IDEAS home Printed from https://ideas.repec.org/
MyIDEAS: Login to save this paper

Rise to the Challenge or Not Give a Damn: Differential Performance in High vs. Low Stakes Tests

  • Attali, Yigal

    ()

    (ETS)

  • Neeman, Zvika

    ()

    (Tel Aviv University)

  • Schlosser, Analia

    ()

    (Tel Aviv University)

This paper studies how different demographic groups respond to incentives by comparing performance in the GRE examination in "high" and "low" stakes situations. The high stakes situation is the real GRE examination and the low stakes situation is a voluntary experimental section of the GRE that examinees were invited to take immediately after they finished the real GRE exam. We show that males exhibit a larger difference in performance between the high and low stakes examinations than females, and that Whites exhibit a larger difference in performance between the high and low stakes examinations relative to Asians, Blacks, and Hispanics. We find that the larger differential performance between high and low stakes tests among men and whites can be partially explained by the lower level of effort invested by these groups in the low stake test.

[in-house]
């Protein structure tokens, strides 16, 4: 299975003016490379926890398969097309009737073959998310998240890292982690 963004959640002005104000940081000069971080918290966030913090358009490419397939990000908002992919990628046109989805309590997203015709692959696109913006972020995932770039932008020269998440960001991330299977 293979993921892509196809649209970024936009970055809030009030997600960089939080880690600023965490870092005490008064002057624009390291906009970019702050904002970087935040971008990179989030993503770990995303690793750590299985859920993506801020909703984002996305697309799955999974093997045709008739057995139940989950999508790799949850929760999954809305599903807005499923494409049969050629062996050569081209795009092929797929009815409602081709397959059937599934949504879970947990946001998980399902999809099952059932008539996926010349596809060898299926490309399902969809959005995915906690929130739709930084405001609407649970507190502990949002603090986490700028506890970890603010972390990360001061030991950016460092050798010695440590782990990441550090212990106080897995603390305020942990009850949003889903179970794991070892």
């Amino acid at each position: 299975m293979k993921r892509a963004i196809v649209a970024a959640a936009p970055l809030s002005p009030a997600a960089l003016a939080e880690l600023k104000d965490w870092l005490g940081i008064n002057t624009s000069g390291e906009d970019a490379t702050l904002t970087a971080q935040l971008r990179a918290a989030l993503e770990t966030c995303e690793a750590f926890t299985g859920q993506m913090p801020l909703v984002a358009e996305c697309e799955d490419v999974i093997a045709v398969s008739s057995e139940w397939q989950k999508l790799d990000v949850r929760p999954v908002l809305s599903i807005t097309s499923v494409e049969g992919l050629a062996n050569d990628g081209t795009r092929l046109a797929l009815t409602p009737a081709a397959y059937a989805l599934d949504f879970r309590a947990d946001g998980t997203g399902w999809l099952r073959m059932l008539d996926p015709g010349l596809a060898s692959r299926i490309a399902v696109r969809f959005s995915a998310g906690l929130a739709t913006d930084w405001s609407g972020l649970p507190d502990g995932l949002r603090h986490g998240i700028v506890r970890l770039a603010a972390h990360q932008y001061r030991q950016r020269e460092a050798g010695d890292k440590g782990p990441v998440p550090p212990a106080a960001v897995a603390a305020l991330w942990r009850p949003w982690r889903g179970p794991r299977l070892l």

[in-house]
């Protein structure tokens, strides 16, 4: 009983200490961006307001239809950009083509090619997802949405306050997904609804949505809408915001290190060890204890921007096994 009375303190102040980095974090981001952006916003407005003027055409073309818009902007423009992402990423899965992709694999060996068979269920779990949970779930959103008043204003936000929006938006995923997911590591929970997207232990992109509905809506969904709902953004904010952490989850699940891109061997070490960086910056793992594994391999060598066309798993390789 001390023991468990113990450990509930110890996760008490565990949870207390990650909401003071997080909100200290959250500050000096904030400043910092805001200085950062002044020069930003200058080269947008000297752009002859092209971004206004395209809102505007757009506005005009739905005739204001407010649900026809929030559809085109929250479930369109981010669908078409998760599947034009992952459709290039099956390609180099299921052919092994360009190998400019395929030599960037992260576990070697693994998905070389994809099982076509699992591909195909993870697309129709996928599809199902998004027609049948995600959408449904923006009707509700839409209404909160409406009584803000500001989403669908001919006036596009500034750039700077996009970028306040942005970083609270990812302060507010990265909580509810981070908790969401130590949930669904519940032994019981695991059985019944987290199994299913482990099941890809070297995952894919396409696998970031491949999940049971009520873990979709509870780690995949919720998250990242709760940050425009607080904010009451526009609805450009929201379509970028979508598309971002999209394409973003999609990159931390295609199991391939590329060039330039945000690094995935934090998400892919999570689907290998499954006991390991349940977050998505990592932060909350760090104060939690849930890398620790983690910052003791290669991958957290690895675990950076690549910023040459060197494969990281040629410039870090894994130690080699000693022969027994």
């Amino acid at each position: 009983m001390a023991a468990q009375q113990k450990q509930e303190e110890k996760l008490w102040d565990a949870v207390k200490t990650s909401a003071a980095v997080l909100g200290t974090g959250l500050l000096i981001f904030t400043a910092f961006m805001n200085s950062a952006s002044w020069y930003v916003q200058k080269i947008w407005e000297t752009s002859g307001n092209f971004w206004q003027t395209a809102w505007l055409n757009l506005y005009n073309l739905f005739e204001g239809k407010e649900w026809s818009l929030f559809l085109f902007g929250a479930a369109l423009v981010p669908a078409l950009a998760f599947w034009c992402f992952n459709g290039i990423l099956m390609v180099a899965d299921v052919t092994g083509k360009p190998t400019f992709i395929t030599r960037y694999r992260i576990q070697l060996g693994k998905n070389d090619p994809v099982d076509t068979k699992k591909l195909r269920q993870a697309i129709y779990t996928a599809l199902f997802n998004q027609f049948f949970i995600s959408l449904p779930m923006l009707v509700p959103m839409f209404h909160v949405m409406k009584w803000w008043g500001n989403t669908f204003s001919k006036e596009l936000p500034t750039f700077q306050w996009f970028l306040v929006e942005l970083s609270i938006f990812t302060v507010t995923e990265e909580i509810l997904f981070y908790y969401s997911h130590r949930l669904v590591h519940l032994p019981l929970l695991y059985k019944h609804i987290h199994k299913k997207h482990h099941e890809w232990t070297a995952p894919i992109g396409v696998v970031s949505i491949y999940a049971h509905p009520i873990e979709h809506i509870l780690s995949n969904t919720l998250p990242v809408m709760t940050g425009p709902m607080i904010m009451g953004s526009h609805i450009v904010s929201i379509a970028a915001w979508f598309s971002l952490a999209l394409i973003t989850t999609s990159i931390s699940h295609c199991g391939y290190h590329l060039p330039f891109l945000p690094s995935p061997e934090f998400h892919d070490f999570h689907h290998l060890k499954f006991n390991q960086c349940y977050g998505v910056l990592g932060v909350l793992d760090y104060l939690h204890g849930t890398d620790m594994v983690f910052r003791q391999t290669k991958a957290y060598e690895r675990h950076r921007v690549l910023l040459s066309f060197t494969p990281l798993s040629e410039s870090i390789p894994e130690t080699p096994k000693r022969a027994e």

If you experience problems downloading a file, check if you have the proper application to view it first. In case of further problems read the IDEAS help page. Note that these files are not on the IDEAS site. Please be patient as the files may be large.

File URL: http://ftp.iza.org/dp5693.pdf
Download Restriction: no

Paper provided by Institute for the Study of Labor (IZA) in its series IZA Discussion Papers with number 5693.

as
in new window

Length: 42 pages
Date of creation: May 2011
Date of revision:
Handle: RePEc:iza:izadps:dp5693
Contact details of provider: Postal:
IZA, P.O. Box 7240, D-53072 Bonn, Germany

Phone: +49 228 3894 223
Fax: +49 228 3894 180
Web page: http://www.iza.org

Order Information: Postal: IZA, Margard Ody, P.O. Box 7240, D-53072 Bonn, Germany
Email:


References listed on IDEAS
Please report citation or reference errors to , or , if you are the registered author of the cited work, log in to your RePEc Author Service profile, click on "citations" and make appropriate adjustments.:

as in new window
  1. Nabanita Datta Gupta & Anders Poulsen & Marie Claire Villeval, 2005. "Male and Female Competitive Behavior - Experimental Evidence," Post-Print halshs-00180022, HAL.
  2. Aldo Rustichini & Uri Gneezy, 2004. "Gender and competition at a young age," Framed Field Experiments 00151, The Field Experiments Website.